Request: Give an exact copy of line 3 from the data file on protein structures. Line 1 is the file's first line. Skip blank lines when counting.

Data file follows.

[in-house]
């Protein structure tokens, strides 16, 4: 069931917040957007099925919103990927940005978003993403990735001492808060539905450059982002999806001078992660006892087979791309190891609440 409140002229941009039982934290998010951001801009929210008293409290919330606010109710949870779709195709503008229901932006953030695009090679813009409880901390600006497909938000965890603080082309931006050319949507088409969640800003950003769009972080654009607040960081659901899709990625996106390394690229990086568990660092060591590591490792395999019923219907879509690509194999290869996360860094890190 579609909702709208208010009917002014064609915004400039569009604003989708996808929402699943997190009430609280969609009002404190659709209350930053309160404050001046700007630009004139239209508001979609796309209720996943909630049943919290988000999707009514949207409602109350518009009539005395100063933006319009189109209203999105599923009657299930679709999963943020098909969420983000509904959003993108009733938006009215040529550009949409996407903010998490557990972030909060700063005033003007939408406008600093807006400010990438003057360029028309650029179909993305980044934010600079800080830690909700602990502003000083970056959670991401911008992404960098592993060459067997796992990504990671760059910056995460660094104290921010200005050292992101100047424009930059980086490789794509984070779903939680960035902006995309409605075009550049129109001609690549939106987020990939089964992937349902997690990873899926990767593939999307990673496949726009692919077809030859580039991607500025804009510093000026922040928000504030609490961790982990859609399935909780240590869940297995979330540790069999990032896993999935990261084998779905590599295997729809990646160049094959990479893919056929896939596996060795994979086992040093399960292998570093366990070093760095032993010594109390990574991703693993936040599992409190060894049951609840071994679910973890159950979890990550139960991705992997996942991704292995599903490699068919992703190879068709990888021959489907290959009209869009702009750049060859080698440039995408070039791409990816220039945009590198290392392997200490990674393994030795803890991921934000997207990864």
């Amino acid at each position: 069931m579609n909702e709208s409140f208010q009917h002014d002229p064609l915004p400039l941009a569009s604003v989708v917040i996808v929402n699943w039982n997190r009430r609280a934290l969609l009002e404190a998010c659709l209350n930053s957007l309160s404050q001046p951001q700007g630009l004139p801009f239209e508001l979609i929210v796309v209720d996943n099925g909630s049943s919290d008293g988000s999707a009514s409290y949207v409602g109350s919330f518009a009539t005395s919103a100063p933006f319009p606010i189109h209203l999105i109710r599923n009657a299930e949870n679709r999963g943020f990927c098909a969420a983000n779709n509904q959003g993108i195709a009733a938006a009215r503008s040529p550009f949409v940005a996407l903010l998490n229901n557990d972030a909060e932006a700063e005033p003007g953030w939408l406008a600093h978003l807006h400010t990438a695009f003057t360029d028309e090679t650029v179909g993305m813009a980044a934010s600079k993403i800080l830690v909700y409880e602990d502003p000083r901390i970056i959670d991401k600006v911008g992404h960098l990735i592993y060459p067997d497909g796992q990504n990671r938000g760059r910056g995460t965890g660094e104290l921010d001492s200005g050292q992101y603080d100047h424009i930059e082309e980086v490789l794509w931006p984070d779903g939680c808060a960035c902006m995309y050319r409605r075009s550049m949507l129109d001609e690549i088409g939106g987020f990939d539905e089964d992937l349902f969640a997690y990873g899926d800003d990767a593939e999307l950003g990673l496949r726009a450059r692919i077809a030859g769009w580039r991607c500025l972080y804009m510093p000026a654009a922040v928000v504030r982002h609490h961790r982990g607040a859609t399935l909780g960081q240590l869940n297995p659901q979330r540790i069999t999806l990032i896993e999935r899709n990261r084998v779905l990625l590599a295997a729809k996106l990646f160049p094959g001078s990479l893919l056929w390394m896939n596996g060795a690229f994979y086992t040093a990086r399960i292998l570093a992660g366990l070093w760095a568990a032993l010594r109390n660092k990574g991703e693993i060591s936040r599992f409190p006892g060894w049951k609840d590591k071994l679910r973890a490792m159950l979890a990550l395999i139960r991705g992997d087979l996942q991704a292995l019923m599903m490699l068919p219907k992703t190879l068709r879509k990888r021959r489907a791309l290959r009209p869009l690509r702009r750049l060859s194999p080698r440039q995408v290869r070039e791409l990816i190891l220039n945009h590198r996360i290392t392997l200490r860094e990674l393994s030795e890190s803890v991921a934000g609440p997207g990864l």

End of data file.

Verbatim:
């Amino acid at each position: 069931m579609n909702e709208s409140f208010q009917h002014d002229p064609l915004p400039l941009a569009s604003v989708v917040i996808v929402n699943w039982n997190r009430r609280a934290l969609l009002e404190a998010c659709l209350n930053s957007l309160s404050q001046p951001q700007g630009l004139p801009f239209e508001l979609i929210v796309v209720d996943n099925g909630s049943s919290d008293g988000s999707a009514s409290y949207v409602g109350s919330f518009a009539t005395s919103a100063p933006f319009p606010i189109h209203l999105i109710r599923n009657a299930e949870n679709r999963g943020f990927c098909a969420a983000n779709n509904q959003g993108i195709a009733a938006a009215r503008s040529p550009f949409v940005a996407l903010l998490n229901n557990d972030a909060e932006a700063e005033p003007g953030w939408l406008a600093h978003l807006h400010t990438a695009f003057t360029d028309e090679t650029v179909g993305m813009a980044a934010s600079k993403i800080l830690v909700y409880e602990d502003p000083r901390i970056i959670d991401k600006v911008g992404h960098l990735i592993y060459p067997d497909g796992q990504n990671r938000g760059r910056g995460t965890g660094e104290l921010d001492s200005g050292q992101y603080d100047h424009i930059e082309e980086v490789l794509w931006p984070d779903g939680c808060a960035c902006m995309y050319r409605r075009s550049m949507l129109d001609e690549i088409g939106g987020f990939d539905e089964d992937l349902f969640a997690y990873g899926d800003d990767a593939e999307l950003g990673l496949r726009a450059r692919i077809a030859g769009w580039r991607c500025l972080y804009m510093p000026a654009a922040v928000v504030r982002h609490h961790r982990g607040a859609t399935l909780g960081q240590l869940n297995p659901q979330r540790i069999t999806l990032i896993e999935r899709n990261r084998v779905l990625l590599a295997a729809k996106l990646f160049p094959g001078s990479l893919l056929w390394m896939n596996g060795a690229f994979y086992t040093a990086r399960i292998l570093a992660g366990l070093w760095a568990a032993l010594r109390n660092k990574g991703e693993i060591s936040r599992f409190p006892g060894w049951k609840d590591k071994l679910r973890a490792m159950l979890a990550l395999i139960r991705g992997d087979l996942q991704a292995l019923m599903m490699l068919p219907k992703t190879l068709r879509k990888r021959r489907a791309l290959r009209p869009l690509r702009r750049l060859s194999p080698r440039q995408v290869r070039e791409l990816i190891l220039n945009h590198r996360i290392t392997l200490r860094e990674l393994s030795e890190s803890v991921a934000g609440p997207g990864l």